Karl E. Geis, Hanshi
10th Dan Aikido, 9th Dan Judo U.S.J.A., 8th Dan Jyodo
The most important part of any educational system is fairness and a constant vigilance against bias, bigotry, elitism and arrogance.
If people are susceptible to the diseases of bias, bigotry, elitism and arrogance, they will generally fall prey to, and be trapped in, the games associated with the construction of illusions about themselves and their relationship to others. They become consumed by the illusion of power, the illusion of knowledge, the illusion of influence, the illusions of superiority and grandeur and the illusion of omnipotence. They strive to construct their world to fit their illusions, requiring all people around them to fit into their scheme of illusions.
Usually they associate with people that live in a world of illusions and sometimes keep the game going for a long time. Sooner or later, however, they must come face to face with a reality they can't avoid with a construct of illusions. When this occurs, their world either falls apart or it gets more weird. There is no middle ground.
Now to tell the truth, we all have a little of this in us. Therefore, as we are going to be doing martial arts, let's try to keep our system and ourselves as straight as we can and thereby avoid laying these traps that will eventually devour us and our art. A short definition would be to stay in the world of the probable and beware of the world of the possible. With enough illusion anything is possible but the stripping away of illusion usually shows that technique and skill imagined possible by the formula of illusion usually has a very low probability factor when subjected to reality testing.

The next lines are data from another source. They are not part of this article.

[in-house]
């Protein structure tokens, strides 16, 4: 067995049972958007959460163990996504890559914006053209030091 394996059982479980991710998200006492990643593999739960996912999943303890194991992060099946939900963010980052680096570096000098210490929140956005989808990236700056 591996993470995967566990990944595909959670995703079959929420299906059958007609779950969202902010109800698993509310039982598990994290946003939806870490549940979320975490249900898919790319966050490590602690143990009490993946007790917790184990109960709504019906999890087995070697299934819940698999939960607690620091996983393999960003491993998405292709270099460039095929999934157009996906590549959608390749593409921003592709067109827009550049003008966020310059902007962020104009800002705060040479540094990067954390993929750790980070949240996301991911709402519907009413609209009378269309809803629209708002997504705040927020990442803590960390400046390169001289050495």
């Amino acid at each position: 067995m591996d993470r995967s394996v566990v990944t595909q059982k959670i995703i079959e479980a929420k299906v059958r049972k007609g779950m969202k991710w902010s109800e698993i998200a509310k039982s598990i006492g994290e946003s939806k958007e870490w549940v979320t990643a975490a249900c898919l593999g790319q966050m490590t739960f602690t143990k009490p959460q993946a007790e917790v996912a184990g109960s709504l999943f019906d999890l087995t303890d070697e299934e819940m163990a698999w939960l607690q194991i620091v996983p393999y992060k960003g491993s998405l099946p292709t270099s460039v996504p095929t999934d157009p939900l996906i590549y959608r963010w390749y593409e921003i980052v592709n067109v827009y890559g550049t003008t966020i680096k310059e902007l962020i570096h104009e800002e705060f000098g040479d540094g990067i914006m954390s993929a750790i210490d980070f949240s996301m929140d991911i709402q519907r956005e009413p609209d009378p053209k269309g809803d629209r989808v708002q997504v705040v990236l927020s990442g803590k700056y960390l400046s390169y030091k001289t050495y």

A number of studies show that even people who are profoundly competent scientists and who deal in a profoundly logical world in their profession are just as susceptible as commonly educated people to the practice of living the parts of their lives not subject to true provability testing in the worlds of imagination and illusion. So none of us are immune or exempt. We can however guard diligently against letting illusion control our world.
In reality you, as teachers, are the servants of the student. Work hard for them, teach them and require from them the disciplines that will help them to grow into confident excellence. However, never lapse (for long) into the illusion that your knowledge makes you special. If you didn't have the students to teach, your knowledge would be a useless thing in your brain, stagnating and looking for an outlet.
All of you know how it feels on a bad and stormy night. Everyone is late and you begin to wonder if you are going to have a class to teach and then the relief you feel when a bunch of people walk in at the last moment and their desire to be in your presence confirms you as a teacher of rare knowledge and value to them. Well, when they confirm you, you in turn, confirm them equally by the relief that you feel and the knowledge that you are really needed. Lets face it, you need them and they need you. It's a two way street.
Karl E. Geis